“Once again, we will need to ask Congress to significantly increase the Corps’ appropriations in [fiscal year] 2021!”
“With the South Atlantic like that, we would never have smashed the Jules Verne Trophy record,” explains Francis Joyon, reflecting on what has been a slow and difficult ascension of the Atlantic Ocean thus far. The veteran skipper of the IDEC Sport trimaran that currently holds the Jules Verne Trophy and Route du Rhum record was surely not pleased to watch his team fall behind their invisible rival Maserati for the first time since leaving Hong Kong on January 18. Approaching the equator and the doldrums with a lead of more than 800 miles over Giovanni Soldini’s 2018 record along the China Tea Trade route between Hong Kong and London, Joyon and his crew of four could only watch, helpless, as their comfortable lead evaporated in just a couple of days to become a deficit of nearly 100 miles before they reached the breeze and took off again.
This onboard video shows the incredibly slow and light conditions that IDEC Sport faced while crossing the doldrums and the equator.
“We’re pleased to be back in cooler conditions,” Joyon commented. “With the spray, the wet weather gear is out again, and it is now much easier to get some sleep at night. The crew is making the most of that and enjoying themselves after feeling rather down in the oppressive heat and with the low speeds.” Now back into a traditional northeasterly trade-wind flow, the venerable 105-ft VPLP trimaran originally known as Groupama 3 — which spent a lot of time sailing in San Francisco Bay as Lending Club 2 — is back up to speed and rocketing north at 27 knots.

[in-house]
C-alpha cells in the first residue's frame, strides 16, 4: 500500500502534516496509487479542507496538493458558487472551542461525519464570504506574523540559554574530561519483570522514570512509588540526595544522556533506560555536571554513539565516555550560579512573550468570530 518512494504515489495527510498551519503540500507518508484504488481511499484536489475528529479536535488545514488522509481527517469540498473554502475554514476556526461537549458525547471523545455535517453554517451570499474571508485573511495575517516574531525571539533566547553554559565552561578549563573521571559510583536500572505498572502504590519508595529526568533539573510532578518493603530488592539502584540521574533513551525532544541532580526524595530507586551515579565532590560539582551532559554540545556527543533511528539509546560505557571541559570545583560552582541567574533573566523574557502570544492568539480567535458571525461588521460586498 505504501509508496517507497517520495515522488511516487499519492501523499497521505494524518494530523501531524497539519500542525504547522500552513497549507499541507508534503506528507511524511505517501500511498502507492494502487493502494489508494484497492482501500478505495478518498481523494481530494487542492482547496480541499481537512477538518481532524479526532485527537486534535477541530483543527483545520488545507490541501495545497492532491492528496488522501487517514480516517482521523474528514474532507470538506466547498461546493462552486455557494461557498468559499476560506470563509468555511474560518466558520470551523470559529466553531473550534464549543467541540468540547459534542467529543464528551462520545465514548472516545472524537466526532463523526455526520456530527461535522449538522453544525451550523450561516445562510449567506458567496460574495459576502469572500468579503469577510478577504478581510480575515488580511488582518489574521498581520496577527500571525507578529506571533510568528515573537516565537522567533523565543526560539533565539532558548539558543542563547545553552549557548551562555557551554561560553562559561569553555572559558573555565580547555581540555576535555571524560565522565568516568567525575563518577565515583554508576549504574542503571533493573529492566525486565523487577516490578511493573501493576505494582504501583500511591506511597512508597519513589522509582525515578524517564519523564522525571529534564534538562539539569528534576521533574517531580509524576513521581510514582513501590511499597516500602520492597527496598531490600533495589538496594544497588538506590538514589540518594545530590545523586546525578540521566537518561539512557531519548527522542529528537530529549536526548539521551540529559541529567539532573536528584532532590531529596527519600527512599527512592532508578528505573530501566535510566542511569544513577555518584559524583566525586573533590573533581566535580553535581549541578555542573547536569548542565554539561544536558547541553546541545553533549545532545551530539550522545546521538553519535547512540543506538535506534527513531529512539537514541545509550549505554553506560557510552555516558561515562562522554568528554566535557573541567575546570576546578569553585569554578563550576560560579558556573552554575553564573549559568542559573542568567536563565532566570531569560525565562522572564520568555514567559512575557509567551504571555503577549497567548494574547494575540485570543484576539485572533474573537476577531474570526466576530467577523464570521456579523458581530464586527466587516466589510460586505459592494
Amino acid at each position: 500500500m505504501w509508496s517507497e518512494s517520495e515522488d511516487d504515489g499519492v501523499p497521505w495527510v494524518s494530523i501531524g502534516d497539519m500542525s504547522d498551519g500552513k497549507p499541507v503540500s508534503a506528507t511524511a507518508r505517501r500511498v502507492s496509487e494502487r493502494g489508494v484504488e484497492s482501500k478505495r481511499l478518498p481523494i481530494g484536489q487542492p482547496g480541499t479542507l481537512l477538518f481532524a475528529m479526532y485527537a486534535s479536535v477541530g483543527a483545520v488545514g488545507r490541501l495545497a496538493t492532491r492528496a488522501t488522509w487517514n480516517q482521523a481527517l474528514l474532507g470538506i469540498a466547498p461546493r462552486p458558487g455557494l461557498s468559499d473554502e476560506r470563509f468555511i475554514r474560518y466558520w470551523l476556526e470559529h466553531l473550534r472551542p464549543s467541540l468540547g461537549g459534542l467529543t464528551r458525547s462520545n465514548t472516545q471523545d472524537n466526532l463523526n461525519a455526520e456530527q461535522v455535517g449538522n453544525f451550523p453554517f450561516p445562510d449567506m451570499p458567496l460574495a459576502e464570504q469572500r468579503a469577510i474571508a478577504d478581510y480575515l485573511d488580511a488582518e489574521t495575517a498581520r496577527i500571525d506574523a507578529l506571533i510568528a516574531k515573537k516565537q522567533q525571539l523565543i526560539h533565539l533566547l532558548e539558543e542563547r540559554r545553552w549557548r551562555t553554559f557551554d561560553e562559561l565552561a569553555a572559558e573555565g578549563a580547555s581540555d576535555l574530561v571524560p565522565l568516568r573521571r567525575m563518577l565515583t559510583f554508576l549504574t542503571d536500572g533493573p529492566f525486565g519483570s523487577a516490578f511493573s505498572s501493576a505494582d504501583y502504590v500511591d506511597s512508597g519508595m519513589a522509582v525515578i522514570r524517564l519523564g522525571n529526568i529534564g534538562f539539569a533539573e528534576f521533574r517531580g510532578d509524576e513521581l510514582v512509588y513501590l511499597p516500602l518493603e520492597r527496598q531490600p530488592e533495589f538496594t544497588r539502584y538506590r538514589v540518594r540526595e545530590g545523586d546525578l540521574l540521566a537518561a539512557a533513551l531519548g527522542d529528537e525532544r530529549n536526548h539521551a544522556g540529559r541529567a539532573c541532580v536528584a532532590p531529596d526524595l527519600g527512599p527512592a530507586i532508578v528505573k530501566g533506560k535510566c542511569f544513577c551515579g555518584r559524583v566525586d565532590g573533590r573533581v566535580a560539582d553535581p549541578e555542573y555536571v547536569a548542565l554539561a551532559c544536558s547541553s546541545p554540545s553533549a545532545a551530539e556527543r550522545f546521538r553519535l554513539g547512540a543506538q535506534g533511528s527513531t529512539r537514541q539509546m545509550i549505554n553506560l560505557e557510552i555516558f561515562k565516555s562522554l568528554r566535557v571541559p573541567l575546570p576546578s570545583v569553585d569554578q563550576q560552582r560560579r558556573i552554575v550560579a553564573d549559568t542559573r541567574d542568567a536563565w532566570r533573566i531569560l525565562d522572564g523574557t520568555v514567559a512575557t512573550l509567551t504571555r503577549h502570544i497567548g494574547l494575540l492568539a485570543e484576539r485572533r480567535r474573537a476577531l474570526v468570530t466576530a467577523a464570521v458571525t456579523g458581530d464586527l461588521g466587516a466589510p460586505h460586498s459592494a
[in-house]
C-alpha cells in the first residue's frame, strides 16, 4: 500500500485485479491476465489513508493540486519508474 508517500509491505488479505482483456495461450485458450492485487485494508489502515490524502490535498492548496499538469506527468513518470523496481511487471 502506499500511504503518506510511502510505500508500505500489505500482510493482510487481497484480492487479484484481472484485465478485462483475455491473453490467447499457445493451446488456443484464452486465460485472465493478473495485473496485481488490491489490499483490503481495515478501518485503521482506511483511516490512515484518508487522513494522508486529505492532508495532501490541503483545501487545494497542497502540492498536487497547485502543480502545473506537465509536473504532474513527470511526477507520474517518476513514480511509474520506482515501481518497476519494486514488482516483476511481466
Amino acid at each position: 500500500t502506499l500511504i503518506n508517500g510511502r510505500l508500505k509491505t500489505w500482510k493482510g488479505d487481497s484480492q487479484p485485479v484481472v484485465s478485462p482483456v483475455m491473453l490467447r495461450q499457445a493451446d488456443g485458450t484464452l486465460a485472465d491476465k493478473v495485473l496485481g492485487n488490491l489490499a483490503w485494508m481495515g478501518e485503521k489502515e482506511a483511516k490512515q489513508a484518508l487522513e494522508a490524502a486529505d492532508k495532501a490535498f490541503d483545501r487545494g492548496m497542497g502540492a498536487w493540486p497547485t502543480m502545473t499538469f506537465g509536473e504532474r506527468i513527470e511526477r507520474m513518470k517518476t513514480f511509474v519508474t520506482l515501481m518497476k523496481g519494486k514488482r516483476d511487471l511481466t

Maserati’s two-year-old record time of 36 days, 2 hours and 37 minutes should now be quite manageable for Joyon and his crew to improve upon. Maserati’s run up the North Atlantic was anything but fast. The Italian skipper Soldini reckons that the team could have “easily gone 3.5 to 4 days faster.” As IDEC Sport has accelerated away from their painful doldrums crossing, they have retaken a lead over their invisible rival and are 128 miles ahead of Maserati as of this writing. That gap should continue to grow fairly rapidly.
Ahead of IDEC Sport lies a very active North Atlantic Ocean that has been producing monster low-pressure systems and as a result does not feature a traditional Azores High, but more of a confusing ridge of high pressure separating the trades to the south and the massive lows to the north. Even for a boat and a crew that have seen the roughest conditions the Southern Ocean can deliver, the conditions that IDEC Sport are likely to face along their route to London seem intimidating, to say the least. The UK has just been lashed by hurricane-force winds, torrential rain and flooding from storm Clara. Another massive low is on its way.
The timing of IDEC Sport’s arrival in London is hard to predict at this point. Joyon is keeping quiet on the topic, but our current calculations have them sailing up London’s Thames Estuary in five to six more days, which would put them comfortably ahead of Maserati’s reference time.